No-fault vs. at-fault divorce

The state you live in can affect how you must respond to a situation like this. In some states, all that's required for a divorce is "irreconcilable differences," which simply means the couple cannot get along anymore. For example, if two people in California decide to end their marriage, they may just need to provide proof of their irreconcilable differences, and the court will grant the divorce.

A fault divorce occurs when one spouse alleges the other did something to cause the divorce. One frequently cited reason is adultery. This divorce path requires proof, however, so be prepared to provide concrete evidence of your assertion.

If an at-fault claim for divorce is denied by a judge, that means there was not enough evidence to prove the refusing spouse’s fault. In this situation, the couple may need to refile a no-fault divorce, starting divorce proceedings over.

Examples of no-fault and at-fault divorce

Nora and Nate’s no-fault divorce

Meet Nora and Nate. They’ve been married for 20 years and grown apart, disagreeing about their future together but agreeing that divorce is the right option. This situation is ripe for a no-fault divorce, meaning neither spouse has to prove any wrongdoing by the other.

In this no-fault scenario, the asset split generally follows state laws, whether that’s equitable distribution or community property. Without the mudslinging over who did what, Nora and Nate are more likely to divide assets and debts squarely, focusing on fairness rather than fault.

Alicia and Arnold’s at-fault divorce

Now meet Alicia and Arnold. After more than a decade of marriage, Arnold admitted to having an affair for about half the time he and Alicia were married. Alicia is hurt and angry and is seeking an at-fault divorce. This means she’ll need to prove that Arnold’s infidelity caused the marriage to fail.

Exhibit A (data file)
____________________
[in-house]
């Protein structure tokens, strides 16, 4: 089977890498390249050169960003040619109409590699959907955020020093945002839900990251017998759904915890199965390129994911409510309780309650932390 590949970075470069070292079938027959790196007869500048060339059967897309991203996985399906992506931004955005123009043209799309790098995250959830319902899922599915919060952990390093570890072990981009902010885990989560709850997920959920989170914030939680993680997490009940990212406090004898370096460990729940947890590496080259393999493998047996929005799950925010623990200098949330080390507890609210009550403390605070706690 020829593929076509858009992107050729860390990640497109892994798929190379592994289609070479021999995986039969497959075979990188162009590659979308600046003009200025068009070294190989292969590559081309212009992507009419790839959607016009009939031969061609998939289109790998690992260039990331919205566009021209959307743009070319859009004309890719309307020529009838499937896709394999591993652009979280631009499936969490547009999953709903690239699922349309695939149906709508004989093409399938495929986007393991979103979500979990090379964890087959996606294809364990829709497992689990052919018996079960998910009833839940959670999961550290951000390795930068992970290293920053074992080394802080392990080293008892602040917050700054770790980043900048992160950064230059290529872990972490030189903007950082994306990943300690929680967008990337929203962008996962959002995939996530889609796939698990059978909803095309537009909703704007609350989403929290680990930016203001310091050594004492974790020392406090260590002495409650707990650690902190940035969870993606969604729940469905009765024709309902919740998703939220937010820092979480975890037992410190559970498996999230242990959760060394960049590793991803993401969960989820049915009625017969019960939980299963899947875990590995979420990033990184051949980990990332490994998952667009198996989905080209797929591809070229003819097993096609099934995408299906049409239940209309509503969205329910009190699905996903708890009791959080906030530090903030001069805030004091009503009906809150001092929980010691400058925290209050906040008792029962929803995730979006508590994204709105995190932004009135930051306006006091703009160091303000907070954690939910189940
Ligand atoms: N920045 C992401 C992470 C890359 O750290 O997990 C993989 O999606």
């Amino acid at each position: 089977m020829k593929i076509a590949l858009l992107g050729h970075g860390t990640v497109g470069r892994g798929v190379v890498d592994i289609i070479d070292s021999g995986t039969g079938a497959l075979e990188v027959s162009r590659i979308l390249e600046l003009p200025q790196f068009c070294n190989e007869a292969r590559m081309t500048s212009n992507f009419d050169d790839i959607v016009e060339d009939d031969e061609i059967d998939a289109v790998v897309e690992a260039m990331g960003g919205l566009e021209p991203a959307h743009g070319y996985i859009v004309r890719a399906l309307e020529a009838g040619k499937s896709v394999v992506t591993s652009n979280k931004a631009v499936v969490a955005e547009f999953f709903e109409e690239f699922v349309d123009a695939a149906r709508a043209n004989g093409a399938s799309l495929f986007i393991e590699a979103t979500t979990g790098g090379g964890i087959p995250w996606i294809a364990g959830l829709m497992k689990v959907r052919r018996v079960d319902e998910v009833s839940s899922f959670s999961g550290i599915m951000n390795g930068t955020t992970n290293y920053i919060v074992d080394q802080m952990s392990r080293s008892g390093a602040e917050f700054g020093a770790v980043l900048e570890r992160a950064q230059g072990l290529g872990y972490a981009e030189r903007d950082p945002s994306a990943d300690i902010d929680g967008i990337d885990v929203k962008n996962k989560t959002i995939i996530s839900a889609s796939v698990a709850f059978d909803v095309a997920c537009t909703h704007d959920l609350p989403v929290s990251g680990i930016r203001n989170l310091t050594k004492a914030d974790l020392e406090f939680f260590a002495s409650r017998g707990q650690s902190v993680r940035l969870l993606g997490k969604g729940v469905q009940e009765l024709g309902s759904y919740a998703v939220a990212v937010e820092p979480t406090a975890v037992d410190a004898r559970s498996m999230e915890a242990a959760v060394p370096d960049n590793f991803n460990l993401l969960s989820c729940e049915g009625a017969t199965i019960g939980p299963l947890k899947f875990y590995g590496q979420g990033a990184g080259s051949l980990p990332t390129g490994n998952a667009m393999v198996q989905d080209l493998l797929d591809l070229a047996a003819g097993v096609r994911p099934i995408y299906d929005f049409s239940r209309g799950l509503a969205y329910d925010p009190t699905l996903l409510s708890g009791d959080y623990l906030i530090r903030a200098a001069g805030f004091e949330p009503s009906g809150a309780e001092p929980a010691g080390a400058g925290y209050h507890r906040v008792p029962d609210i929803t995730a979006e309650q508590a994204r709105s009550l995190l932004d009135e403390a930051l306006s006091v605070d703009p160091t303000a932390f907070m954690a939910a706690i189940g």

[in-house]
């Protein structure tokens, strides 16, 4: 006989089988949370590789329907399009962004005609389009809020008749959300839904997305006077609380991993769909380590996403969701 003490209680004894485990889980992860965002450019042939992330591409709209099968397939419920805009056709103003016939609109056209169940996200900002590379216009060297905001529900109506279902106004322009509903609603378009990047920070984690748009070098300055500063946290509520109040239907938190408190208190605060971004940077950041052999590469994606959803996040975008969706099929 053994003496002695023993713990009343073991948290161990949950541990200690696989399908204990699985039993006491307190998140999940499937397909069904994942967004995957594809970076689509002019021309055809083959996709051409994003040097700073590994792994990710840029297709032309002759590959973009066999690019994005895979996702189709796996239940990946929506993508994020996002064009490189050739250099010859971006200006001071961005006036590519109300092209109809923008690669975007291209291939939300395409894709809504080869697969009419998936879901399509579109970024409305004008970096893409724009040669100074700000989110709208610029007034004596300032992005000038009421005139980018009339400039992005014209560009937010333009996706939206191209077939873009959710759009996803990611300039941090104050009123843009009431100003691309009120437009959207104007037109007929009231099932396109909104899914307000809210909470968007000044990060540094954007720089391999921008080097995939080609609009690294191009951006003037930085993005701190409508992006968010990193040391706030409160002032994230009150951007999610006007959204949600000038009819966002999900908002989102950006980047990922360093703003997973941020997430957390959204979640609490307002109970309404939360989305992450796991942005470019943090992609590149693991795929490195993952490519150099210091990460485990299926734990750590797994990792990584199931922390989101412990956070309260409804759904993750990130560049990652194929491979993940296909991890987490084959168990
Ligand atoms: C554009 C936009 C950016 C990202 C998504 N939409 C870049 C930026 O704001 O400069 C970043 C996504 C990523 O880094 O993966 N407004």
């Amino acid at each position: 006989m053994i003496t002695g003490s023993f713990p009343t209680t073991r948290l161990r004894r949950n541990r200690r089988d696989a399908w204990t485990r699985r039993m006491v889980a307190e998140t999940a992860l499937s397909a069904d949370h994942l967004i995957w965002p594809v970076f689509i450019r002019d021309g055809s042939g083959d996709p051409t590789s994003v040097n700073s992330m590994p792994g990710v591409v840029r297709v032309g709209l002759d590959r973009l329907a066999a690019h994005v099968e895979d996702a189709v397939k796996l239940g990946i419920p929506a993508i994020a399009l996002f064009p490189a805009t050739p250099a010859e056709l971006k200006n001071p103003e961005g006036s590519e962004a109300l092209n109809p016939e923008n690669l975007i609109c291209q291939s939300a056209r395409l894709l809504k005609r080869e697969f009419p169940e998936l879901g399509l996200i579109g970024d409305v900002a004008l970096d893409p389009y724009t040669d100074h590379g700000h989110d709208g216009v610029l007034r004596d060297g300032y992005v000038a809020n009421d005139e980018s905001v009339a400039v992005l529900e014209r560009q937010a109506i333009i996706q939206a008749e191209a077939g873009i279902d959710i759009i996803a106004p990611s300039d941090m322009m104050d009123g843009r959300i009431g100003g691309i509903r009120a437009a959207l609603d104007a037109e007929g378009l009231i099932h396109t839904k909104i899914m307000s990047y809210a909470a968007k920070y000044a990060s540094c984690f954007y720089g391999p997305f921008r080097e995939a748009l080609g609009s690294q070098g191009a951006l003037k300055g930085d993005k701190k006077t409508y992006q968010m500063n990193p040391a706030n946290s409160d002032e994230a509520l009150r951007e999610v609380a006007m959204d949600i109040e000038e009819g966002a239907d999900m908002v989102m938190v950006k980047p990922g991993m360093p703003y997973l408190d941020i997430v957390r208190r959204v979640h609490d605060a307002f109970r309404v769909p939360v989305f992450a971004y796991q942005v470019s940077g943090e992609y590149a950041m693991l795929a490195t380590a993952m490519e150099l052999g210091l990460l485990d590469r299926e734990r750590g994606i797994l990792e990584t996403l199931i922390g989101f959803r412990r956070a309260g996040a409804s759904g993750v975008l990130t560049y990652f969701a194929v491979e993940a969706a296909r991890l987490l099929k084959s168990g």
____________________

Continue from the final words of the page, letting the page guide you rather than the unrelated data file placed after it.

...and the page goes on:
If Alicia proves Arnold’s infidelity and that it caused the end of the marriage, she might gain an upper hand in asset division. In some cases, wrongdoing can skew the scales, potentially giving the innocent party more assets in dissolution.

Uncontested divorce vs. contested divorce

In an uncontested divorce, both spouses are united in their settlement agreement, which covers issues such as the division of property, child custody, and alimony. However, when one spouse refuses to divorce, it shifts the situation to a contested divorce. 

A contested divorce is one in which there is disagreement over any aspect of the process or outcome. Divorce terms such as the division of assets, payment of spousal support and child support, and child custody must now be decided by the court system.

The challenge when one spouse refuses a divorce is that it prolongs the process and complicates matters for both parties involved. 

Examples of uncontested and contested divorce

Chris and Alex’s uncontested divorce

Chris and Alex have agreed to end their marriage. They agree that the marriage is over, and they agree on how to split their assets and debts. This is an uncontested divorce. There’s no back and forth, no big arguments about who gets what.

In an uncontested divorce, the couple gets to decide how assets and debts are divided. A judge will review their decisions just to make sure one party isn’t taking advantage of the other.

Linda and Jordan’s contested divorce

Now let’s look at Linda and Jordan. They agree on divorce but nothing else. Neither one is budging an inch on any issue. This is a contested divorce.

In this situation, the division of assets and debts often requires judicial intervention. A judge will divide their assets and debts according to state law, often not bothering with who wants what. This takes control away from the parties and gives the division decisions entirely to the judge.

Steps to take if your spouse refuses divorce

  1.  Serve divorce papers. Immediately after you’ve filed for divorce, you must serve your spouse the divorce papers. If they refuse to accept service, the person serving can sign an affidavit stating they attempted service, but your spouse refused. If your spouse does accept service, that’s even better.
  2.  Wait for your spouse’s response. Even if you know your spouse doesn’t want a divorce, you still have to give them the legally required time to respond to the divorce papers. This time is usually 20 to 30 days. If they don’t respond or they respond saying they refuse to participate, your next step is the same either way.